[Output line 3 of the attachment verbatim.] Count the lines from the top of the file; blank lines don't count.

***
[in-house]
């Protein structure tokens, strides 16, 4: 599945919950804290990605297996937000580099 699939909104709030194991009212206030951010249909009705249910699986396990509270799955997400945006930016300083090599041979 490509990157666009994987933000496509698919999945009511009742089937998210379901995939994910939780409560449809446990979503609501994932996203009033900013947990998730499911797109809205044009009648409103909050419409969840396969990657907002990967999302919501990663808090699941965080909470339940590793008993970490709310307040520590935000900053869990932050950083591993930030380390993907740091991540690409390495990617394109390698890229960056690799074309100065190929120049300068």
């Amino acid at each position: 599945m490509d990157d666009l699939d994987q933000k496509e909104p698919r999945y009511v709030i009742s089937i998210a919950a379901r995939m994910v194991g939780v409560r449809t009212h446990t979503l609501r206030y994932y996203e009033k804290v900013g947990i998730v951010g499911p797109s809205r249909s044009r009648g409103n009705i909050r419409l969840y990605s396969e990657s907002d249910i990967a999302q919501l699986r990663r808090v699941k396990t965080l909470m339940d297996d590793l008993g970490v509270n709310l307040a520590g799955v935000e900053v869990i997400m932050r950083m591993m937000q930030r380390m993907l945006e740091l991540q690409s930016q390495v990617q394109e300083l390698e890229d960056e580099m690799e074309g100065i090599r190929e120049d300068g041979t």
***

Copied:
């Amino acid at each position: 599945m490509d990157d666009l699939d994987q933000k496509e909104p698919r999945y009511v709030i009742s089937i998210a919950a379901r995939m994910v194991g939780v409560r449809t009212h446990t979503l609501r206030y994932y996203e009033k804290v900013g947990i998730v951010g499911p797109s809205r249909s044009r009648g409103n009705i909050r419409l969840y990605s396969e990657s907002d249910i990967a999302q919501l699986r990663r808090v699941k396990t965080l909470m339940d297996d590793l008993g970490v509270n709310l307040a520590g799955v935000e900053v869990i997400m932050r950083m591993m937000q930030r380390m993907l945006e740091l991540q690409s930016q390495v990617q394109e300083l390698e890229d960056e580099m690799e074309g100065i090599r190929e120049d300068g041979t």